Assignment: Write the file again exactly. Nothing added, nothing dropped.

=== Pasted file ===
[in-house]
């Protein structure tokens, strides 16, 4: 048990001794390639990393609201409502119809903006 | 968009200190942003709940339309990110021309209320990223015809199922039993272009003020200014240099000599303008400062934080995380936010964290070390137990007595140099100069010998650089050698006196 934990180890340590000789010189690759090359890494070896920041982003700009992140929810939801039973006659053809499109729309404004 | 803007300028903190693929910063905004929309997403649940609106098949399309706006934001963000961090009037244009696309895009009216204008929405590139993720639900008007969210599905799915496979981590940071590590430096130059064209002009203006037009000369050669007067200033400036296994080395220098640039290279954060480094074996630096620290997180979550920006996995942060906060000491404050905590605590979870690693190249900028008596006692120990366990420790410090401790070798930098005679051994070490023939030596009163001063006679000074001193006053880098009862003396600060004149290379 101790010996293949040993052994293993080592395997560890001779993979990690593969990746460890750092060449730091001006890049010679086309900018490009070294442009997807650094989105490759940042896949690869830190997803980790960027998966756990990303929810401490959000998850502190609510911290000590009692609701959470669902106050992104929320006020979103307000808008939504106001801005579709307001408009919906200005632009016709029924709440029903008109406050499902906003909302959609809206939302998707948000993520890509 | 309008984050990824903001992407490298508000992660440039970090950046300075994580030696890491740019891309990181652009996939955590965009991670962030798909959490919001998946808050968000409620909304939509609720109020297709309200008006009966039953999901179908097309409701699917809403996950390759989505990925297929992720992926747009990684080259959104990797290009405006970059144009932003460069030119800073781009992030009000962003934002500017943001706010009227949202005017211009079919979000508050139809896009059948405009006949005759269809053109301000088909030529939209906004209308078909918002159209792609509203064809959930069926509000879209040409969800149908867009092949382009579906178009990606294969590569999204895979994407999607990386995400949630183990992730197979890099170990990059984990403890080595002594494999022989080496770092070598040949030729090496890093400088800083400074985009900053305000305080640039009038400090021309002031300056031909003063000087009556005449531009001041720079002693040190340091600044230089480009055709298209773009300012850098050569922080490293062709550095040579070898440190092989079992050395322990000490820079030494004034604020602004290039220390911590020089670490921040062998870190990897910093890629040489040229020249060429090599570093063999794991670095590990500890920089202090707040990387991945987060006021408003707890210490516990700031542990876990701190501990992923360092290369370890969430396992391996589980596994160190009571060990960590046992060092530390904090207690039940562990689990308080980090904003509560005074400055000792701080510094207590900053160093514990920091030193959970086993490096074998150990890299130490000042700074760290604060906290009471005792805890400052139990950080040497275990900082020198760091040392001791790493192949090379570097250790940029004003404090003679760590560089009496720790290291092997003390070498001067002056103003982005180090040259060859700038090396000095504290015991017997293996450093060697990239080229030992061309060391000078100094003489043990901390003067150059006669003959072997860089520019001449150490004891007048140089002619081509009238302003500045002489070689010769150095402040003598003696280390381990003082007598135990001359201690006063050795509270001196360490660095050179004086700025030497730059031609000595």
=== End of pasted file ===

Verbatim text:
[in-house]
């Protein structure tokens, strides 16, 4: 048990001794390639990393609201409502119809903006 | 968009200190942003709940339309990110021309209320990223015809199922039993272009003020200014240099000599303008400062934080995380936010964290070390137990007595140099100069010998650089050698006196 934990180890340590000789010189690759090359890494070896920041982003700009992140929810939801039973006659053809499109729309404004 | 803007300028903190693929910063905004929309997403649940609106098949399309706006934001963000961090009037244009696309895009009216204008929405590139993720639900008007969210599905799915496979981590940071590590430096130059064209002009203006037009000369050669007067200033400036296994080395220098640039290279954060480094074996630096620290997180979550920006996995942060906060000491404050905590605590979870690693190249900028008596006692120990366990420790410090401790070798930098005679051994070490023939030596009163001063006679000074001193006053880098009862003396600060004149290379 101790010996293949040993052994293993080592395997560890001779993979990690593969990746460890750092060449730091001006890049010679086309900018490009070294442009997807650094989105490759940042896949690869830190997803980790960027998966756990990303929810401490959000998850502190609510911290000590009692609701959470669902106050992104929320006020979103307000808008939504106001801005579709307001408009919906200005632009016709029924709440029903008109406050499902906003909302959609809206939302998707948000993520890509 | 309008984050990824903001992407490298508000992660440039970090950046300075994580030696890491740019891309990181652009996939955590965009991670962030798909959490919001998946808050968000409620909304939509609720109020297709309200008006009966039953999901179908097309409701699917809403996950390759989505990925297929992720992926747009990684080259959104990797290009405006970059144009932003460069030119800073781009992030009000962003934002500017943001706010009227949202005017211009079919979000508050139809896009059948405009006949005759269809053109301000088909030529939209906004209308078909918002159209792609509203064809959930069926509000879209040409969800149908867009092949382009579906178009990606294969590569999204895979994407999607990386995400949630183990992730197979890099170990990059984990403890080595002594494999022989080496770092070598040949030729090496890093400088800083400074985009900053305000305080640039009038400090021309002031300056031909003063000087009556005449531009001041720079002693040190340091600044230089480009055709298209773009300012850098050569922080490293062709550095040579070898440190092989079992050395322990000490820079030494004034604020602004290039220390911590020089670490921040062998870190990897910093890629040489040229020249060429090599570093063999794991670095590990500890920089202090707040990387991945987060006021408003707890210490516990700031542990876990701190501990992923360092290369370890969430396992391996589980596994160190009571060990960590046992060092530390904090207690039940562990689990308080980090904003509560005074400055000792701080510094207590900053160093514990920091030193959970086993490096074998150990890299130490000042700074760290604060906290009471005792805890400052139990950080040497275990900082020198760091040392001791790493192949090379570097250790940029004003404090003679760590560089009496720790290291092997003390070498001067002056103003982005180090040259060859700038090396000095504290015991017997293996450093060697990239080229030992061309060391000078100094003489043990901390003067150059006669003959072997860089520019001449150490004891007048140089002619081509009238302003500045002489070689010769150095402040003598003696280390381990003082007598135990001359201690006063050795509270001196360490660095050179004086700025030497730059031609000595």